‘A big chaotic policy mess’: borders expert rails against UK travel rules

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UK travel policy ‘not fit for purpose’ (EPA)
UK travel policy ‘not fit for purpose’ (EPA)

A leading expert on international travel during the coronavirus pandemic has described the UK government’s strategy as “a big chaotic policy mess”.

Professor Kelley Lee, Canada research chair in Global Health Governance at Simon Fraser University in British Columbia, told The Independent: “From a public health risk assessment and mitigation perspective, I would say it is not ‘fit for purpose’.”

In June the prime minister claimed in the Commons: “We have the toughest border measures anywhere in the world”.

Professor Lee said: “I find this puzzling. Over the past 18 months, the UK has been among the poorer performing countries when it comes to identifying travellers infected with Sars-CoV-2 and preventing infected travellers from reaching the wider population and causing onward transmission.

“The government was slow to act, introduced testing at borders very late and for the wrong reasons [to reduce quarantine requirements], and has exempted huge numbers of travellers from existing measures.

“On top of all this, the UK has one of the most complicated systems we have seen among any countries, blending risk assessment based on geography [traffic light rankings], citizenship, purpose of travel [exemptions], vaccination status, and now location of where you got your vaccine into a big chaotic policy mess.

“I don’t think it is friendly to travellers but the UK border measures do not even effectively mitigate public health risks.”

Professor Lee, who has provided expert testimony to the Home Affairs Select Committee, said: “There are several reasons why the UK is on so many countries’ ‘red’ list and poor use of border measures is one.

Boris Johnson is thus essentially awarding himself a gold medal when, in reality, the UK is not even on the podium on this issue.”

Professor Lee said that effective management of travel-related risks will be “critical over the next 12-18 months, particularly given slow progress on achieving global equity in access to vaccines”.

She said: “If you are going to get rid of quarantine requirements for some fully vaccinated people, you need to make sure that you put into place sufficient testing capacity to identify any breakthrough infections.

“This is because there is now evidence from around the world that shows that pre-departure testing helps but arriving passengers are still testing positive, for example in Singapore, Australia and China.

“This includes fully vaccinated travellers. This is because viral loads may be low at the time of pre-departure testing, there may be false negatives or the traveller may become infected in the interval between testing and travelling. Some estimate that only around 50 per cent of infected people are identified through pre-departure tests.”

Professor Lee also recommends better staffing at border posts. “The increase in travel volumes can potentially overwhelm ports of entry, leading to mixing of populations of varying risk, ineffective application of testing, and poor infection control.”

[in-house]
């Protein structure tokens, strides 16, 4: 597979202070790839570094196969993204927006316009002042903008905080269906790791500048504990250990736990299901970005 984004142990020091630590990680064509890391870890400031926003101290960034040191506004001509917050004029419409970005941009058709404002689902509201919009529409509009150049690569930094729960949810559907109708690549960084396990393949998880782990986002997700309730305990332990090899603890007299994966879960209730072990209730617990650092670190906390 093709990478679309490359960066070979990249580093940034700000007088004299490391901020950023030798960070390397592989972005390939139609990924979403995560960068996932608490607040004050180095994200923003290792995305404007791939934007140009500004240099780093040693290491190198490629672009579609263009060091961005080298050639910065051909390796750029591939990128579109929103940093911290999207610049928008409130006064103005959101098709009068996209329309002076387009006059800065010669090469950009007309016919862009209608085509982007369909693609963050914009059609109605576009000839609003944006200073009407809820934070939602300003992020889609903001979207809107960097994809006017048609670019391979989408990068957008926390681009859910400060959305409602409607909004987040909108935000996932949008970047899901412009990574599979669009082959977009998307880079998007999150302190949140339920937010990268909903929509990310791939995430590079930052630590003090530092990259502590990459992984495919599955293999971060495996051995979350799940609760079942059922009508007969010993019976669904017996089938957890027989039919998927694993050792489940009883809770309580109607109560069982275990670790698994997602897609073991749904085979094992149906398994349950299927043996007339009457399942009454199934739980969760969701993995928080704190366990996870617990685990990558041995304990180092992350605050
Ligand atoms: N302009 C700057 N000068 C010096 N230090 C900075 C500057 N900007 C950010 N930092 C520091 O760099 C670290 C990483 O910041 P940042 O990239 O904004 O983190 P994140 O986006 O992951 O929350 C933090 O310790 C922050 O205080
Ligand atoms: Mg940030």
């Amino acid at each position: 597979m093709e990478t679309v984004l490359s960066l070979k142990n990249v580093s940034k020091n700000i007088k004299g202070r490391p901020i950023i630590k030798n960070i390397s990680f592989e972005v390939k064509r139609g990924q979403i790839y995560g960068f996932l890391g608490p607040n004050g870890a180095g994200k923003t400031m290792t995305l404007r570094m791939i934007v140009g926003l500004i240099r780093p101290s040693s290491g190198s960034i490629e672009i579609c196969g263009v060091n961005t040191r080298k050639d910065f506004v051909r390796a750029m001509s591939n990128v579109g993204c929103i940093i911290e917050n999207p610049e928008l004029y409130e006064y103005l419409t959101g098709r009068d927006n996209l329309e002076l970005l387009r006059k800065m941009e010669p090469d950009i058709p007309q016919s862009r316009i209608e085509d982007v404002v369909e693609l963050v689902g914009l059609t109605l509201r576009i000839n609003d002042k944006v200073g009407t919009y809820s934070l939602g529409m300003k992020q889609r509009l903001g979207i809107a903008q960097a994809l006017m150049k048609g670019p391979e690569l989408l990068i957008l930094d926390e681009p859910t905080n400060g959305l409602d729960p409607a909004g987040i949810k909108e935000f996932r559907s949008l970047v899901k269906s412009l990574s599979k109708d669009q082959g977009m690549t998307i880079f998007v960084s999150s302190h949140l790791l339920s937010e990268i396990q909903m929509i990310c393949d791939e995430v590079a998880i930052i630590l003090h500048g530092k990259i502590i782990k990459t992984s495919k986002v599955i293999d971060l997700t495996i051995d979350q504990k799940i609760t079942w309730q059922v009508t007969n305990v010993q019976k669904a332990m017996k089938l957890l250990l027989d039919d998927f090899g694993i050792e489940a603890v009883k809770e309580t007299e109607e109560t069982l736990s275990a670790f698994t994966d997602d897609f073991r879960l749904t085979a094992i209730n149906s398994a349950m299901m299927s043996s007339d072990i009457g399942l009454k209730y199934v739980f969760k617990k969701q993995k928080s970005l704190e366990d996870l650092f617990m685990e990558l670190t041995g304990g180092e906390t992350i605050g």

Speaking on Sky News, the skills minister Gillian Keegan defended the UK government’s travel policies.

“Obviously we’re exploring more options and every option,” she said. “But the reality is we’re trying to tread this careful balance, and it is a careful balance, between opening up travel when we know that there are variants and they’re popping up in different ways in different countries, and we know obviously there’s different case rates in different countries as well.

“So we are trying to be as open as possible to travel but also to keep people safe, and that’s a difficult balance.”

Canada is planning to open up to all fully vaccinated international travellers on 7 September, but Professor Lee described the plans of the government in Ottawa as “highly flawed”.

She said border measures have two purposes: to identify travellers who are infected, and to prevent those infected travellers from reaching the wider population and potentially transmitting the virus, through quarantine and contact tracing.

“Good testing means quarantine can be used more selectively. Thus, the current plan to reopen to fully vaccinated international visitors is not the problem. It is the planned system of testing (or lack thereof) that is highly concerning.

“In fact, Canada will go even further than the UK (and against an expert advisory panel’s advice) in dispensing with testing upon and after arrival and only relying on a pre-departure test.”

Professor Lee said: “Many travellers will import Sars-CoV-2 and its variants into Canada as a result. Coupled with their exemption from quarantine, this will mean these infected individuals will then circulate within the wider population.

“This will occur as many provinces have dispensed with mandatory mask wearing and social distancing requirements.”

The Canadian government is hoping that sufficient numbers of people will be fully vaccinated so it won’t matter. However, among the most vulnerable will be around 2 million children who are 12 years and under, none of whom are vaccinated at this time, who will be returning to school just at that point.

“To be honest, we are already bracing ourselves for a fourth wave in Canada, which is so frustrating as this could be entirely prevented with better decisions,” Professor Lee said.

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